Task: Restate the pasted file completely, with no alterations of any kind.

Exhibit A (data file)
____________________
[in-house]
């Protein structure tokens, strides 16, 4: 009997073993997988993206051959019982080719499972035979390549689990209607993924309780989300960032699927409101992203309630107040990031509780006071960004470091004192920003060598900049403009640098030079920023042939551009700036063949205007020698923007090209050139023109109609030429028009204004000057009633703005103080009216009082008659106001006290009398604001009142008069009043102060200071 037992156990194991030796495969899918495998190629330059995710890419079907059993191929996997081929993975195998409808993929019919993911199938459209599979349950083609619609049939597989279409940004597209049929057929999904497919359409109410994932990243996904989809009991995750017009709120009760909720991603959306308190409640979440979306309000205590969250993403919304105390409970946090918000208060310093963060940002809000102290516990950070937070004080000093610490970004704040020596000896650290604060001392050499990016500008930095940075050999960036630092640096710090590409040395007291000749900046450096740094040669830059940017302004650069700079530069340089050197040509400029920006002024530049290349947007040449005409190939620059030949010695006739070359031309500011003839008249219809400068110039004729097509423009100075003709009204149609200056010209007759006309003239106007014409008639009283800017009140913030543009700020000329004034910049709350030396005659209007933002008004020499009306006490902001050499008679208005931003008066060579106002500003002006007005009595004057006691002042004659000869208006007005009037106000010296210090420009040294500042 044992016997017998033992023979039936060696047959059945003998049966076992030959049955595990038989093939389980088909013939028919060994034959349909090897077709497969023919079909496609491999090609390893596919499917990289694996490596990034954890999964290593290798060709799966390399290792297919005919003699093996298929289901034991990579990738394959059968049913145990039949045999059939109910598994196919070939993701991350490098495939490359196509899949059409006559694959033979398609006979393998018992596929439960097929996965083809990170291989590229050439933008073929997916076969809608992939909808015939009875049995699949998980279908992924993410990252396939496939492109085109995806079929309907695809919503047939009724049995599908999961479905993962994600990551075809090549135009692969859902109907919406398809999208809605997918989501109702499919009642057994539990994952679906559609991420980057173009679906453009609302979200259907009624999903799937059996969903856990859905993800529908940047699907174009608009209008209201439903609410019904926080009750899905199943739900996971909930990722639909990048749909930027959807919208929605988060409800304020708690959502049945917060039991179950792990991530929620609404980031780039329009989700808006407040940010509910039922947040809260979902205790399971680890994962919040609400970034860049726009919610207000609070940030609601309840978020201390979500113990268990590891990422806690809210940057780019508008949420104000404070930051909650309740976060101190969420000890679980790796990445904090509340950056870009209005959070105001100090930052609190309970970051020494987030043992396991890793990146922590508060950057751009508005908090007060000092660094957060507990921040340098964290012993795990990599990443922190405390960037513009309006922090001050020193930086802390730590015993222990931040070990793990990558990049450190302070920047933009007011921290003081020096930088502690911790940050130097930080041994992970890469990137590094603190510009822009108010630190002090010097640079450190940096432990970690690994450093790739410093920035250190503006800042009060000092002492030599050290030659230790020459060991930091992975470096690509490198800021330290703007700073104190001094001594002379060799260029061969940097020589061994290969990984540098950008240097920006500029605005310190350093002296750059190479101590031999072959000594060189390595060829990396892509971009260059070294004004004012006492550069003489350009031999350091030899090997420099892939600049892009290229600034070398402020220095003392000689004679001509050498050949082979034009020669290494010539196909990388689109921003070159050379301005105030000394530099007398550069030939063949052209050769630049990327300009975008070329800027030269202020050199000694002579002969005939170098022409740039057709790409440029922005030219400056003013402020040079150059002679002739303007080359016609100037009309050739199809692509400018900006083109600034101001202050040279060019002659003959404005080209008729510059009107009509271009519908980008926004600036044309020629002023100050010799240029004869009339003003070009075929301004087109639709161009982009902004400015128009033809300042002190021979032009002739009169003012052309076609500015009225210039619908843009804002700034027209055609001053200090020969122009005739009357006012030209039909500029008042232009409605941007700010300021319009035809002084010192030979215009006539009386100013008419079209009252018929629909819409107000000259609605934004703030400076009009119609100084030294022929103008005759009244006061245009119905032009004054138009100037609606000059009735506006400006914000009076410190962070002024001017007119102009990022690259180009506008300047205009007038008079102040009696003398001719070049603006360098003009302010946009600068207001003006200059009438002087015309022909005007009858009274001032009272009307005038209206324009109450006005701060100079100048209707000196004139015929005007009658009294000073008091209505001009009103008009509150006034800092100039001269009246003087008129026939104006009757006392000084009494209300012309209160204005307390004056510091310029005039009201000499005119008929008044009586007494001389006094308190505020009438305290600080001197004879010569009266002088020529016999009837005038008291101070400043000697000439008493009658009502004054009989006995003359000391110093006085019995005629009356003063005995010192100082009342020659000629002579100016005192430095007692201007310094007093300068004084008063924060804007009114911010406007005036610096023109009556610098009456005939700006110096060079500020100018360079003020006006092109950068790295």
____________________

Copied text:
[in-house]
């Protein structure tokens, strides 16, 4: 009997073993997988993206051959019982080719499972035979390549689990209607993924309780989300960032699927409101992203309630107040990031509780006071960004470091004192920003060598900049403009640098030079920023042939551009700036063949205007020698923007090209050139023109109609030429028009204004000057009633703005103080009216009082008659106001006290009398604001009142008069009043102060200071 037992156990194991030796495969899918495998190629330059995710890419079907059993191929996997081929993975195998409808993929019919993911199938459209599979349950083609619609049939597989279409940004597209049929057929999904497919359409109410994932990243996904989809009991995750017009709120009760909720991603959306308190409640979440979306309000205590969250993403919304105390409970946090918000208060310093963060940002809000102290516990950070937070004080000093610490970004704040020596000896650290604060001392050499990016500008930095940075050999960036630092640096710090590409040395007291000749900046450096740094040669830059940017302004650069700079530069340089050197040509400029920006002024530049290349947007040449005409190939620059030949010695006739070359031309500011003839008249219809400068110039004729097509423009100075003709009204149609200056010209007759006309003239106007014409008639009283800017009140913030543009700020000329004034910049709350030396005659209007933002008004020499009306006490902001050499008679208005931003008066060579106002500003002006007005009595004057006691002042004659000869208006007005009037106000010296210090420009040294500042 044992016997017998033992023979039936060696047959059945003998049966076992030959049955595990038989093939389980088909013939028919060994034959349909090897077709497969023919079909496609491999090609390893596919499917990289694996490596990034954890999964290593290798060709799966390399290792297919005919003699093996298929289901034991990579990738394959059968049913145990039949045999059939109910598994196919070939993701991350490098495939490359196509899949059409006559694959033979398609006979393998018992596929439960097929996965083809990170291989590229050439933008073929997916076969809608992939909808015939009875049995699949998980279908992924993410990252396939496939492109085109995806079929309907695809919503047939009724049995599908999961479905993962994600990551075809090549135009692969859902109907919406398809999208809605997918989501109702499919009642057994539990994952679906559609991420980057173009679906453009609302979200259907009624999903799937059996969903856990859905993800529908940047699907174009608009209008209201439903609410019904926080009750899905199943739900996971909930990722639909990048749909930027959807919208929605988060409800304020708690959502049945917060039991179950792990991530929620609404980031780039329009989700808006407040940010509910039922947040809260979902205790399971680890994962919040609400970034860049726009919610207000609070940030609601309840978020201390979500113990268990590891990422806690809210940057780019508008949420104000404070930051909650309740976060101190969420000890679980790796990445904090509340950056870009209005959070105001100090930052609190309970970051020494987030043992396991890793990146922590508060950057751009508005908090007060000092660094957060507990921040340098964290012993795990990599990443922190405390960037513009309006922090001050020193930086802390730590015993222990931040070990793990990558990049450190302070920047933009007011921290003081020096930088502690911790940050130097930080041994992970890469990137590094603190510009822009108010630190002090010097640079450190940096432990970690690994450093790739410093920035250190503006800042009060000092002492030599050290030659230790020459060991930091992975470096690509490198800021330290703007700073104190001094001594002379060799260029061969940097020589061994290969990984540098950008240097920006500029605005310190350093002296750059190479101590031999072959000594060189390595060829990396892509971009260059070294004004004012006492550069003489350009031999350091030899090997420099892939600049892009290229600034070398402020220095003392000689004679001509050498050949082979034009020669290494010539196909990388689109921003070159050379301005105030000394530099007398550069030939063949052209050769630049990327300009975008070329800027030269202020050199000694002579002969005939170098022409740039057709790409440029922005030219400056003013402020040079150059002679002739303007080359016609100037009309050739199809692509400018900006083109600034101001202050040279060019002659003959404005080209008729510059009107009509271009519908980008926004600036044309020629002023100050010799240029004869009339003003070009075929301004087109639709161009982009902004400015128009033809300042002190021979032009002739009169003012052309076609500015009225210039619908843009804002700034027209055609001053200090020969122009005739009357006012030209039909500029008042232009409605941007700010300021319009035809002084010192030979215009006539009386100013008419079209009252018929629909819409107000000259609605934004703030400076009009119609100084030294022929103008005759009244006061245009119905032009004054138009100037609606000059009735506006400006914000009076410190962070002024001017007119102009990022690259180009506008300047205009007038008079102040009696003398001719070049603006360098003009302010946009600068207001003006200059009438002087015309022909005007009858009274001032009272009307005038209206324009109450006005701060100079100048209707000196004139015929005007009658009294000073008091209505001009009103008009509150006034800092100039001269009246003087008129026939104006009757006392000084009494209300012309209160204005307390004056510091310029005039009201000499005119008929008044009586007494001389006094308190505020009438305290600080001197004879010569009266002088020529016999009837005038008291101070400043000697000439008493009658009502004054009989006995003359000391110093006085019995005629009356003063005995010192100082009342020659000629002579100016005192430095007692201007310094007093300068004084008063924060804007009114911010406007005036610096023109009556610098009456005939700006110096060079500020100018360079003020006006092109950068790295």